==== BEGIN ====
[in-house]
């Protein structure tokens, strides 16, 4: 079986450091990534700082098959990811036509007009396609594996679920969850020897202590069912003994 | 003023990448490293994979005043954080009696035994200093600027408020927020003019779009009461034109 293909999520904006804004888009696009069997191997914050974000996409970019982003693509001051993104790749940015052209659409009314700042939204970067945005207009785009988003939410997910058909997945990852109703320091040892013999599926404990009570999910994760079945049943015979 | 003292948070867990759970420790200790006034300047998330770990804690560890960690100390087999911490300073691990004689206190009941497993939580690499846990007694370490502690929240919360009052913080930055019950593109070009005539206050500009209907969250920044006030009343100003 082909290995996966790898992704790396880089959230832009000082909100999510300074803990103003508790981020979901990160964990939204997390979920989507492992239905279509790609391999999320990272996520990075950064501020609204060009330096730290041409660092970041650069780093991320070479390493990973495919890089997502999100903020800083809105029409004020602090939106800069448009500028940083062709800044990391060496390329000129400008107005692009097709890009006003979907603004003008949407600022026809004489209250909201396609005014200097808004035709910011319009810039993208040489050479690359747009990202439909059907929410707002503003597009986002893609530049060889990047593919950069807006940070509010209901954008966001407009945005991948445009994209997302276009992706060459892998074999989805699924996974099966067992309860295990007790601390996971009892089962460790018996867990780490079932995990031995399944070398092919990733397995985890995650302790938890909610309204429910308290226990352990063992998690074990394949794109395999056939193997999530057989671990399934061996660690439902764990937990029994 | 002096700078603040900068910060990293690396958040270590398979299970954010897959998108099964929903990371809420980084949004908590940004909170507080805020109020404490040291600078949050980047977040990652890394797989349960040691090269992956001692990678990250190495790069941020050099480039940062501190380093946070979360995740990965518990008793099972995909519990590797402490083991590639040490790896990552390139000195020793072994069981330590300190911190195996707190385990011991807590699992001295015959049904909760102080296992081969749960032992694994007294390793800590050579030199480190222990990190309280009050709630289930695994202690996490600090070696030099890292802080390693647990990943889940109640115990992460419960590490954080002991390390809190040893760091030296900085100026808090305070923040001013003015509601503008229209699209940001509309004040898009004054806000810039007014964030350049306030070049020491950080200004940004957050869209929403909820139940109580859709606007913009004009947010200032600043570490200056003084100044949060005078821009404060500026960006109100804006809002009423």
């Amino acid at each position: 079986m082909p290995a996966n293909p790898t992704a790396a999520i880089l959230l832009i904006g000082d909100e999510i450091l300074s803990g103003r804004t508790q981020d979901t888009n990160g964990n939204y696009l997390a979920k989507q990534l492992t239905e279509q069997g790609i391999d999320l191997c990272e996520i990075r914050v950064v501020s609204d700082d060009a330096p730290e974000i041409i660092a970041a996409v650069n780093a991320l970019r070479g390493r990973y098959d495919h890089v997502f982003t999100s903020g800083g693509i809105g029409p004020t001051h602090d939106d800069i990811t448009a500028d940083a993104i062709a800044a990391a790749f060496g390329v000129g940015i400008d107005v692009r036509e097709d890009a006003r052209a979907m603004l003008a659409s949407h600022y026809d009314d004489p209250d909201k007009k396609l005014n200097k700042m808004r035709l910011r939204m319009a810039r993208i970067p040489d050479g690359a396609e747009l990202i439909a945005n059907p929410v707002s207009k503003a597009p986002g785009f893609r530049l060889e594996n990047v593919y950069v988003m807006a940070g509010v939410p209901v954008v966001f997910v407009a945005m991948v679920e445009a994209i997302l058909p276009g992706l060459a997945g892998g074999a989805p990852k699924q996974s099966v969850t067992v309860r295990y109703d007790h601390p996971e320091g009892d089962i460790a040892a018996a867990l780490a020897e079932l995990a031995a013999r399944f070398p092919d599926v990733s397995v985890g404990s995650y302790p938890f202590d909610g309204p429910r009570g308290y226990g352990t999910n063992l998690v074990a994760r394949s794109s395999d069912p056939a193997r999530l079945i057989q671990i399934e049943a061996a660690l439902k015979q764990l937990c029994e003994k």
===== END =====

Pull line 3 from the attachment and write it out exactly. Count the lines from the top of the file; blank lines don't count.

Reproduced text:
């Amino acid at each position: 079986m082909p290995a996966n293909p790898t992704a790396a999520i880089l959230l832009i904006g000082d909100e999510i450091l300074s803990g103003r804004t508790q981020d979901t888009n990160g964990n939204y696009l997390a979920k989507q990534l492992t239905e279509q069997g790609i391999d999320l191997c990272e996520i990075r914050v950064v501020s609204d700082d060009a330096p730290e974000i041409i660092a970041a996409v650069n780093a991320l970019r070479g390493r990973y098959d495919h890089v997502f982003t999100s903020g800083g693509i809105g029409p004020t001051h602090d939106d800069i990811t448009a500028d940083a993104i062709a800044a990391a790749f060496g390329v000129g940015i400008d107005v692009r036509e097709d890009a006003r052209a979907m603004l003008a659409s949407h600022y026809d009314d004489p209250d909201k007009k396609l005014n200097k700042m808004r035709l910011r939204m319009a810039r993208i970067p040489d050479g690359a396609e747009l990202i439909a945005n059907p929410v707002s207009k503003a597009p986002g785009f893609r530049l060889e594996n990047v593919y950069v988003m807006a940070g509010v939410p209901v954008v966001f997910v407009a945005m991948v679920e445009a994209i997302l058909p276009g992706l060459a997945g892998g074999a989805p990852k699924q996974s099966v969850t067992v309860r295990y109703d007790h601390p996971e320091g009892d089962i460790a040892a018996a867990l780490a020897e079932l995990a031995a013999r399944f070398p092919d599926v990733s397995v985890g404990s995650y302790p938890f202590d909610g309204p429910r009570g308290y226990g352990t999910n063992l998690v074990a994760r394949s794109s395999d069912p056939a193997r999530l079945i057989q671990i399934e049943a061996a660690l439902k015979q764990l937990c029994e003994k």